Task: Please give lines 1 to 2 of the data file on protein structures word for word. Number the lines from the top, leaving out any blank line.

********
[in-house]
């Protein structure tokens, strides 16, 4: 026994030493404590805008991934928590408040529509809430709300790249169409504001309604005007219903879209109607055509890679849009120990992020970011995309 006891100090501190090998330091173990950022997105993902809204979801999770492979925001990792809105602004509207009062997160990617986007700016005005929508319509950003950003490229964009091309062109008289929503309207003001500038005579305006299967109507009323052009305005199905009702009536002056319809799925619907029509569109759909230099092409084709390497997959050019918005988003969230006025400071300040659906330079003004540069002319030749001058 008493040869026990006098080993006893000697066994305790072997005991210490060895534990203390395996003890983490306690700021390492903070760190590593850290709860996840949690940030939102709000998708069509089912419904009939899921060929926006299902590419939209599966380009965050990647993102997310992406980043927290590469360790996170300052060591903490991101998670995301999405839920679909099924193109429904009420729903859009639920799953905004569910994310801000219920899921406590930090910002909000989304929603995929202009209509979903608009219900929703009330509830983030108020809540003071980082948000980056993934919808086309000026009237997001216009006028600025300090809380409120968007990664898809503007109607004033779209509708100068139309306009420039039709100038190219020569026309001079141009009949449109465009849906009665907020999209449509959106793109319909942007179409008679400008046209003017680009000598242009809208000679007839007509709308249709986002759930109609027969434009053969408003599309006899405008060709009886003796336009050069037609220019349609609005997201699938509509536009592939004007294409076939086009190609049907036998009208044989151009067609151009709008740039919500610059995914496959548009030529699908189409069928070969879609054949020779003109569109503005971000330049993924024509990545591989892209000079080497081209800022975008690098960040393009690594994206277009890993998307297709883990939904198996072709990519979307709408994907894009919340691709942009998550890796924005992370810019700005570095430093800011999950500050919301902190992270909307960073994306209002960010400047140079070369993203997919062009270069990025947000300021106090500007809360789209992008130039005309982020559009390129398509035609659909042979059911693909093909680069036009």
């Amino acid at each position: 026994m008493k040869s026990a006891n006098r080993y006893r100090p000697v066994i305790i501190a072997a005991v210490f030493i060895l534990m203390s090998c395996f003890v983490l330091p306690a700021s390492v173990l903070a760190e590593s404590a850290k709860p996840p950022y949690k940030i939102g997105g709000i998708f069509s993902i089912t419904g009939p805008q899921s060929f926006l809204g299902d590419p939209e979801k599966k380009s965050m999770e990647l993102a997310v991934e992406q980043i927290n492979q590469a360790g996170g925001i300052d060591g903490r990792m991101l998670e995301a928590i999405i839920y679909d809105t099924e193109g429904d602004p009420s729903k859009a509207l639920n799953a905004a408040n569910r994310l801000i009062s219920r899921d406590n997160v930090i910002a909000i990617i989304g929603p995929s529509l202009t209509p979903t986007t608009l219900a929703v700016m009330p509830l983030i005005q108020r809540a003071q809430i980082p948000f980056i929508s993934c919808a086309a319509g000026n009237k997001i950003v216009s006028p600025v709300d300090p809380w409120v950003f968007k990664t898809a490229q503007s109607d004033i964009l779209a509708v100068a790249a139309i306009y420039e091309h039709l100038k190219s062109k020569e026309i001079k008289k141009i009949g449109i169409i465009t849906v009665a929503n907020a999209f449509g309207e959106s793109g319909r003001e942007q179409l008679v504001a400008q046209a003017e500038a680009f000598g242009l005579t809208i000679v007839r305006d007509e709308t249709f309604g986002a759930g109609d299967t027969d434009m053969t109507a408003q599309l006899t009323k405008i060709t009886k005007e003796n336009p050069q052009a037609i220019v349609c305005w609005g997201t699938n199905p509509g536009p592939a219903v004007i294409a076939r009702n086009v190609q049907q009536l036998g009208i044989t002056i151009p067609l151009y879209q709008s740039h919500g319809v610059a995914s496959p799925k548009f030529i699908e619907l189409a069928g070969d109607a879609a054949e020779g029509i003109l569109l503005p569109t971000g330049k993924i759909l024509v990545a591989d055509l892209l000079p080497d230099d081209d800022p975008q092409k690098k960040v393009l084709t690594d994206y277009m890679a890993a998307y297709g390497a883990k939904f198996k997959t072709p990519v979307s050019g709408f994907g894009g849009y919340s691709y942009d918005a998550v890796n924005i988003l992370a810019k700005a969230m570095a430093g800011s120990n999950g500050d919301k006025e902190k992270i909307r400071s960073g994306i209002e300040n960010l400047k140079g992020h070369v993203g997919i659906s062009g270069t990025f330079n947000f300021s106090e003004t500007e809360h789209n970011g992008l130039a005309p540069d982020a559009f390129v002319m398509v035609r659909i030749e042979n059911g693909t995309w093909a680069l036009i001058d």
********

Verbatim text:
[in-house]
């Protein structure tokens, strides 16, 4: 026994030493404590805008991934928590408040529509809430709300790249169409504001309604005007219903879209109607055509890679849009120990992020970011995309 006891100090501190090998330091173990950022997105993902809204979801999770492979925001990792809105602004509207009062997160990617986007700016005005929508319509950003950003490229964009091309062109008289929503309207003001500038005579305006299967109507009323052009305005199905009702009536002056319809799925619907029509569109759909230099092409084709390497997959050019918005988003969230006025400071300040659906330079003004540069002319030749001058 008493040869026990006098080993006893000697066994305790072997005991210490060895534990203390395996003890983490306690700021390492903070760190590593850290709860996840949690940030939102709000998708069509089912419904009939899921060929926006299902590419939209599966380009965050990647993102997310992406980043927290590469360790996170300052060591903490991101998670995301999405839920679909099924193109429904009420729903859009639920799953905004569910994310801000219920899921406590930090910002909000989304929603995929202009209509979903608009219900929703009330509830983030108020809540003071980082948000980056993934919808086309000026009237997001216009006028600025300090809380409120968007990664898809503007109607004033779209509708100068139309306009420039039709100038190219020569026309001079141009009949449109465009849906009665907020999209449509959106793109319909942007179409008679400008046209003017680009000598242009809208000679007839007509709308249709986002759930109609027969434009053969408003599309006899405008060709009886003796336009050069037609220019349609609005997201699938509509536009592939004007294409076939086009190609049907036998009208044989151009067609151009709008740039919500610059995914496959548009030529699908189409069928070969879609054949020779003109569109503005971000330049993924024509990545591989892209000079080497081209800022975008690098960040393009690594994206277009890993998307297709883990939904198996072709990519979307709408994907894009919340691709942009998550890796924005992370810019700005570095430093800011999950500050919301902190992270909307960073994306209002960010400047140079070369993203997919062009270069990025947000300021106090500007809360789209992008130039005309982020559009390129398509035609659909042979059911693909093909680069036009």